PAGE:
Sunday, November 25, 2007

My Wine Glasses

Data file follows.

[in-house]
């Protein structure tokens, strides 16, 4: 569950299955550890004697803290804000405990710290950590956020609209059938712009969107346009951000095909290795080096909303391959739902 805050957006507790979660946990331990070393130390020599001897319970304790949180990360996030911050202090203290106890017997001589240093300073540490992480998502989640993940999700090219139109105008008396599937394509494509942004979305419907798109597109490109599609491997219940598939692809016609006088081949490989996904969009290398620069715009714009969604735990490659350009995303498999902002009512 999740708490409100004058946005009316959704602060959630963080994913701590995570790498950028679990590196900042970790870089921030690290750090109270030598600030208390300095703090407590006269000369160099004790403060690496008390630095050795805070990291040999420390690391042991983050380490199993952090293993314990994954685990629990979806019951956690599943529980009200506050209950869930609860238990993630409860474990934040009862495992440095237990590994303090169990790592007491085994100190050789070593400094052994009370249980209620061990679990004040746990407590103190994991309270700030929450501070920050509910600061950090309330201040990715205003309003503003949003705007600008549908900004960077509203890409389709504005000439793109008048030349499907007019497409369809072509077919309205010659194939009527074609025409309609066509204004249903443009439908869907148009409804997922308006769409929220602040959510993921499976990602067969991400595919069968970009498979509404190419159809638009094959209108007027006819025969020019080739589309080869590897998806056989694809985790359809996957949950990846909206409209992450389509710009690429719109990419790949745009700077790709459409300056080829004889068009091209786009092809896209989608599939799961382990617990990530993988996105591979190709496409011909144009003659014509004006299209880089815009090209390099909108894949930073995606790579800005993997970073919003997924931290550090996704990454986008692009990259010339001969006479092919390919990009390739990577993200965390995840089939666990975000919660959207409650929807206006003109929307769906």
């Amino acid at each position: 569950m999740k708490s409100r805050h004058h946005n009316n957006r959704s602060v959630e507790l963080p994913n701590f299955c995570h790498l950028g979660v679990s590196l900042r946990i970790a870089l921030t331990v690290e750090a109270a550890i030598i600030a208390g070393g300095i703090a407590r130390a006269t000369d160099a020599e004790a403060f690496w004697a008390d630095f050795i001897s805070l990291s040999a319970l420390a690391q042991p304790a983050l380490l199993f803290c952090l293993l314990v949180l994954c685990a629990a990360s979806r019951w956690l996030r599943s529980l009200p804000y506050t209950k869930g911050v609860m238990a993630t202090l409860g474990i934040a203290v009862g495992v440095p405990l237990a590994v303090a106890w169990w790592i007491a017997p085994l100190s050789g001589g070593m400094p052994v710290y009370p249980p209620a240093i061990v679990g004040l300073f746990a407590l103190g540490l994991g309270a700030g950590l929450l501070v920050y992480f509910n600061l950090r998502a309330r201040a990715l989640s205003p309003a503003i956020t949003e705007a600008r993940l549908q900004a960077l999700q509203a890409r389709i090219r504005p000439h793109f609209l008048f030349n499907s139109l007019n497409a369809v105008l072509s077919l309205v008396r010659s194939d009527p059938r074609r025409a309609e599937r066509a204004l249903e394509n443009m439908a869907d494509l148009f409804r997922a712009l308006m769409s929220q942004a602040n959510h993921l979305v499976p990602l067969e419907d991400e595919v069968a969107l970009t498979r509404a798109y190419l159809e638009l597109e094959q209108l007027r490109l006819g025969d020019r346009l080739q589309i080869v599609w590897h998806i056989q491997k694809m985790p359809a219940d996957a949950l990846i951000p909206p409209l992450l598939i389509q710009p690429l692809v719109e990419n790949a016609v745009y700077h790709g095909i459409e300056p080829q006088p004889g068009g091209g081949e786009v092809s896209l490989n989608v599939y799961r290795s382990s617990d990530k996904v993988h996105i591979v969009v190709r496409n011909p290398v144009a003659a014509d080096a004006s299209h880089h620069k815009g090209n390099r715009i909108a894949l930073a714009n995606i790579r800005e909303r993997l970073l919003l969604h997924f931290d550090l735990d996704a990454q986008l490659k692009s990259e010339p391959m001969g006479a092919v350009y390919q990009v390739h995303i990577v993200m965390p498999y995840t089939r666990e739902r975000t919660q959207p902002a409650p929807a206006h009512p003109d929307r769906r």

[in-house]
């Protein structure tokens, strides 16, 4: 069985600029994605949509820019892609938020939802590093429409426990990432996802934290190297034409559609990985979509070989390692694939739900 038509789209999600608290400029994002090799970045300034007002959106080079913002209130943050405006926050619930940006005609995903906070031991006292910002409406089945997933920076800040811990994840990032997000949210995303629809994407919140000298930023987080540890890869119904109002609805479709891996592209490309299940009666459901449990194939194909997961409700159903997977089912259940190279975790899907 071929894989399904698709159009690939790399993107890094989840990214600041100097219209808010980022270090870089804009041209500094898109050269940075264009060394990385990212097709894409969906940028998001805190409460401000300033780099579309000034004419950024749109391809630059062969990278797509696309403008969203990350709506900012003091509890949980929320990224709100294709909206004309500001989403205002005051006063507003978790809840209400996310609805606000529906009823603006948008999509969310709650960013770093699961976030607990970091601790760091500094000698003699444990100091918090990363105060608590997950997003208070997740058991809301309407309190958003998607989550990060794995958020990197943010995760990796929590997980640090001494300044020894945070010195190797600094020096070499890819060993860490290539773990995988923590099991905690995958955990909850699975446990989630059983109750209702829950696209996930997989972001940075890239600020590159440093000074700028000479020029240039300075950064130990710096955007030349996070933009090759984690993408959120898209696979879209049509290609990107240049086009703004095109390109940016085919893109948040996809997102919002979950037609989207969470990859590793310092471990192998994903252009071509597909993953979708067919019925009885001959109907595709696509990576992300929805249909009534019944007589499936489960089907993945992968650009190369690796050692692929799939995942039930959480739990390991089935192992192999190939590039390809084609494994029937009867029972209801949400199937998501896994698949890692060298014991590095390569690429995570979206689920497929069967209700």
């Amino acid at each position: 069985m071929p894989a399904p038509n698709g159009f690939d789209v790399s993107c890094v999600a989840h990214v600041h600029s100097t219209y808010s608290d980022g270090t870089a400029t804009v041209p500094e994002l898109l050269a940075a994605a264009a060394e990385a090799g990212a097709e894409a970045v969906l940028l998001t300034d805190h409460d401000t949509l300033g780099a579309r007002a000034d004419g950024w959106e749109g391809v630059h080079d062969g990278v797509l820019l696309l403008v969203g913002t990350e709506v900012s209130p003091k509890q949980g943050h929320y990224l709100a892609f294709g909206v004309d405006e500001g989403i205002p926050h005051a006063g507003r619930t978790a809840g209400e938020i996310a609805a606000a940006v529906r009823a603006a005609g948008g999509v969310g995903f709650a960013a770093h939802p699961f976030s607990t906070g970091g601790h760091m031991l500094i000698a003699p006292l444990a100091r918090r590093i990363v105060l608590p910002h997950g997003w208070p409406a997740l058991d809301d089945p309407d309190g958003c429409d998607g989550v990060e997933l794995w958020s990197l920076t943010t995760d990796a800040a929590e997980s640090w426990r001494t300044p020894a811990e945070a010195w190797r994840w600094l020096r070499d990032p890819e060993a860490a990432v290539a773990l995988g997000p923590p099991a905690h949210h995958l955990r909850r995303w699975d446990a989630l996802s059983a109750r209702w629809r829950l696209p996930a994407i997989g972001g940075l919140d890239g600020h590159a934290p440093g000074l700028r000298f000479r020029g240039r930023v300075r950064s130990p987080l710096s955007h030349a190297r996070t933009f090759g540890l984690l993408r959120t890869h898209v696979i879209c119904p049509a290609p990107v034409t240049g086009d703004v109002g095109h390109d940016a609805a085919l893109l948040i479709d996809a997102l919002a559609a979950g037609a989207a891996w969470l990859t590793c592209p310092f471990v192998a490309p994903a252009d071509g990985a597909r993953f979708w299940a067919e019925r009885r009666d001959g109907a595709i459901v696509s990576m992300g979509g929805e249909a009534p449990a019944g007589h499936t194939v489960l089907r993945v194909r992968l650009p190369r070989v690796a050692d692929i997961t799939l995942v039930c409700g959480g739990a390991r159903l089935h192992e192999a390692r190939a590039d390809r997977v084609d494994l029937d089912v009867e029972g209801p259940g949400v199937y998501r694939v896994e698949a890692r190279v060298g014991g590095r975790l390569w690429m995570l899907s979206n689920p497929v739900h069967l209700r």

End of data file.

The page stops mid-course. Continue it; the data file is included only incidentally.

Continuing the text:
I've commented before on what a big difference air can make on the appreciation of whiskey. Well, the same thing is true for wine. At least, it is for me. For me, a wine glass has to be big (so that I can swirl the wine around to aerate it without sloshing it out of the glass), clear (so that I can appreciate the color of the wine -- I'm not one of those people who wax eloquent about a wine's "robe," but I like the way wine looks and I want to be able to see it), and made from crystal (because I dearly love the way that crystal rings when I thump it). I've settled on the Bordeaux glasses from Riedel's Vinum line. Riedel claims to have conducted research into the ideal glass shape for different kinds of wine, so they have Bordeaux glasses and Burgundy glasses and Brunello glasses and Tempranillo glasses. I'm inclined to think their research to be bunk, but I like the shape of their Bordeaux glasses. They're machine-blown crystal (24% lead), they're clear, and they're big (21.5 ounces). At around $20 a stem, they're not cheap; but I don't need many stems. The only real problem with them is that they're brittle. It's ridiculously easy to break them while handwashing them (you can't put them in the dishwasher). I can only imagine how breakable glasses from the hand-blown Sommelier line are. I have read about a line of crystal wineglasses that use titanium instead of lead and that are consequently much less brittle; but until I have tried one of those out, these Riedel Vinum glasses will be my choice.

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